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possibility of inequality and unfair discrimination might be removed. The charges for transportation from the Atlantic seaboard to each of these trade-centres, when added to the charges from such points to the ultimate destination of the goods, have been made the same via all routes, no matter at which one of the trade-centres the goods were purchased by the consumers.
Thus, if goods imported or manufactured at New York were wanted at a little inland town in Nebraska, they might be purchased at New York, Chicago, St. Louis, Omaha or Kansas City, and the total charge for transportation from New York to destination would be the same in every case; the charge for transportation from New York to Chicago when added to the rate from Chicago to destination being the same as the total charge for transportation from New York to St. Louis, plus the rate from St. Louis to the destination, and so in every other case. In this manner all unreasonable discrimination has been avoided and all jobbing points have had a fair and equal field throughout the West to obtain all the trade that they could command upon even terms.
Under the Interstate Commerce Law this situation of affairs has been changed, and changed for the worse. The tendency is now to throw all business upon the shortest lines regardless of the business interests that have been built up upon the longer routes. Each centre of trade has a little section of the country surrounding it in which it has an advantage over all its competitors, but everywhere else it is at a disadvantage as compared with some one or more of the towns with which it has heretofore competed upon even terms.
66 The Interstate Commerce Commissioners have done something towards removing the difficulty so far as through shipments are concerned by ruling that the longer lines may make the same rates that are established by the short lines, and may do this without reducing their rates for hauling a part of the way over the same track. This, however, only emphasizes the injustice that is inflicted upon the jobbing towns that are situated upon the longer routes, as they now see freight carried from New York through their own city to western destinations at a through rate materially lower than the sum of the rates from New York to their city plus the charge for transportation therefrom to the ultimate destination. They therefore find it impossible to longer compete for much of the trade that once was theirs, and much of the dullness that is gradually settling down upon our western cities is owing to this cause. It is evident, therefore," continues Mr. Vining, “that the law in this way creates an injustice far greater than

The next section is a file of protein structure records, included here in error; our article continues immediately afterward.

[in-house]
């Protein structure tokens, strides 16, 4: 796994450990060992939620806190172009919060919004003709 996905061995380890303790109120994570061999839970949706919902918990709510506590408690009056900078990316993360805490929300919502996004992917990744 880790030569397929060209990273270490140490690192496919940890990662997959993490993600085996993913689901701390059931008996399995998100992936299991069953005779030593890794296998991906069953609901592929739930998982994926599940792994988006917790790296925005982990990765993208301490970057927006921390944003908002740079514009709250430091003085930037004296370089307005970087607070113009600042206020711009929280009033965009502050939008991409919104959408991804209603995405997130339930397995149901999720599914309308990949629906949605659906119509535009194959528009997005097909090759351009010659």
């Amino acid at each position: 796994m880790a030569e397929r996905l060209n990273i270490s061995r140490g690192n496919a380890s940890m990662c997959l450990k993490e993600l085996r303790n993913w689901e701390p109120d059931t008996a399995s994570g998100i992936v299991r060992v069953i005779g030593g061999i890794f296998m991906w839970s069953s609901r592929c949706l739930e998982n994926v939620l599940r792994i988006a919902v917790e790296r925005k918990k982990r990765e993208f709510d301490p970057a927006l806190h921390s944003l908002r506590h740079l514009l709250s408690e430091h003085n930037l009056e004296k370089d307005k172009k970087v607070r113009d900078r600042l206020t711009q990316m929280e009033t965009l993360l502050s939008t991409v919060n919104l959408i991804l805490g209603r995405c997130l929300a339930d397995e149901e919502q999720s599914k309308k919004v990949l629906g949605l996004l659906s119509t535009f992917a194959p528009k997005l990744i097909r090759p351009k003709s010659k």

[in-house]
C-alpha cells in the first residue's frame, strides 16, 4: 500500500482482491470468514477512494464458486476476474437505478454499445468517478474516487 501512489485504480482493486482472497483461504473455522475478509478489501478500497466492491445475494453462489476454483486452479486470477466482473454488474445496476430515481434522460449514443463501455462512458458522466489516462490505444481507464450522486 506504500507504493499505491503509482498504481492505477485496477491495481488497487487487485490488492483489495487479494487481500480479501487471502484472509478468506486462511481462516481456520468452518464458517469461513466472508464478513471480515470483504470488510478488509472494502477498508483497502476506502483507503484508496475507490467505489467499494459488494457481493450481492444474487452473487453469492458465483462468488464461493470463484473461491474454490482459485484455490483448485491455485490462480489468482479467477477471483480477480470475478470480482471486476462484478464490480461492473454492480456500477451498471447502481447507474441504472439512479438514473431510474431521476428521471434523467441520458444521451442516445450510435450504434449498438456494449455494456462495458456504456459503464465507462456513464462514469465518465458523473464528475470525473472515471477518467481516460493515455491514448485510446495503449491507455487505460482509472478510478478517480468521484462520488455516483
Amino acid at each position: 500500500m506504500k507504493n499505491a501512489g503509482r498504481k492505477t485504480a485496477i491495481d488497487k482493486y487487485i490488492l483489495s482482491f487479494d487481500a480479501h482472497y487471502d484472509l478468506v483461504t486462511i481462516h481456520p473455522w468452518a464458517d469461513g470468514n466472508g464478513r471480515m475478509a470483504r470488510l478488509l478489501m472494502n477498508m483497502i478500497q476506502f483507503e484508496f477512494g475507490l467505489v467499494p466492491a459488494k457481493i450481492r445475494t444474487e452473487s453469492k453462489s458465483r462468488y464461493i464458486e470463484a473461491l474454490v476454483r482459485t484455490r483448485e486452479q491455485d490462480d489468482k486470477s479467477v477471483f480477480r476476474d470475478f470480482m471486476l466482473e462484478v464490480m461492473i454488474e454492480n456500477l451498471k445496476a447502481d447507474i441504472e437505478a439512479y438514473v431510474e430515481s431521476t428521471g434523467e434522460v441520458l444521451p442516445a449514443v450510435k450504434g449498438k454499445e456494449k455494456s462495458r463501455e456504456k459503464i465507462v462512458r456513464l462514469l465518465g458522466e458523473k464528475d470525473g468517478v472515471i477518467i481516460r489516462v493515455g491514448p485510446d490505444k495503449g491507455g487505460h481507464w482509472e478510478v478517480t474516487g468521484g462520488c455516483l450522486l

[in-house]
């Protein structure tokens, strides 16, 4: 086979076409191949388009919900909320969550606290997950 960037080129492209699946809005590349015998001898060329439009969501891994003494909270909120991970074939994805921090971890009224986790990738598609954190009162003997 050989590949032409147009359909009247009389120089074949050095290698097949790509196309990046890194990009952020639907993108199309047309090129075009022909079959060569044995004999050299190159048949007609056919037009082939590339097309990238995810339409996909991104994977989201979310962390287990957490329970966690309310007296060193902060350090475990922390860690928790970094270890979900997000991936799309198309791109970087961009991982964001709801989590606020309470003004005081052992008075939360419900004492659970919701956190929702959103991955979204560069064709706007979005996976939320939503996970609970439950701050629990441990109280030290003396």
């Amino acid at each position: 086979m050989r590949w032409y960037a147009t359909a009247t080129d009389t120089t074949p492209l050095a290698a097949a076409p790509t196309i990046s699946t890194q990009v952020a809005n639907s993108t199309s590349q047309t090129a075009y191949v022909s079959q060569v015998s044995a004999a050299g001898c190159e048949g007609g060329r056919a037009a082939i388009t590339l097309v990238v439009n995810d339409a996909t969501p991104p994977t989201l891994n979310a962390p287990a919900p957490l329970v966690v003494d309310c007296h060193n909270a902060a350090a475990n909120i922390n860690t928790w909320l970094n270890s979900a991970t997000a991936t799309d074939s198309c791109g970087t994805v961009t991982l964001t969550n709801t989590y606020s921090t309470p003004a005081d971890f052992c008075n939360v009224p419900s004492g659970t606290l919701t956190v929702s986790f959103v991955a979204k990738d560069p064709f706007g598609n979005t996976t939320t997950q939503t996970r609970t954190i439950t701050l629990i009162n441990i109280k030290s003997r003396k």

which it was intended to remove; an injustice far greater than the most reckless of railroad officers would have dared to inflict upon the patrons of his road.” When the Interstate Commerce Commission, therefore, in the Louisville and Nashville case held that the public welfare required railways to be operated subsequently to the Act, precisely as they had been operated before it, and the only public safety was to overlook the Act completely, it kept to the line of truth and soberness, no doubt. But how has it helped the railways ? Clearly they must get together and settle the transportation problem for themselves, or else let it
unsettled. It was clearly unfair that this dog-in-the-manger law, this ironclad statute which forbade them on peril of death to pool their issues, either to discuss or settle them themselves, and at the same time declined to settle their issues for them—which compelled them to fight their costly fight at the expense of their stockholders and forbade them to treat for peace—it was clearly unfair that this statute should be other than Pickwickianically enforced. So, long ago, the warring railroad companies came together in 'conference,' committee,' or 'synod,' and terminated the ruinous battle I have above alluded to. Only (in deference to the statutes of united Germany, and the Bismarck policy whose spirit has lately materialized among us in the shape of an interstate commerce law), whatever they called it, they were mighty careful not to call it a "pool.”
ACT OF GOD
AND THE RAILWAY COMPANY
So far back that memory of man runneth not to the contraryimported into the very earliest English jurisprudence from the Roman Code, was the theory of Nemesis, of the Inevitable, the Unavoidable. When it reached our Motherland and Christian times, and clamored for recognition in the Common Law, our reverent Norman-Saxon lawyers, to be sure, called it the “ Act of God.” But it was the Stoic “Fate” of the Roman-his “Nemesis,” his “ Adrastea,”—just the same; and the earliest English digests declared that “the act of God or of the public enemy” discharged all legal responsibility.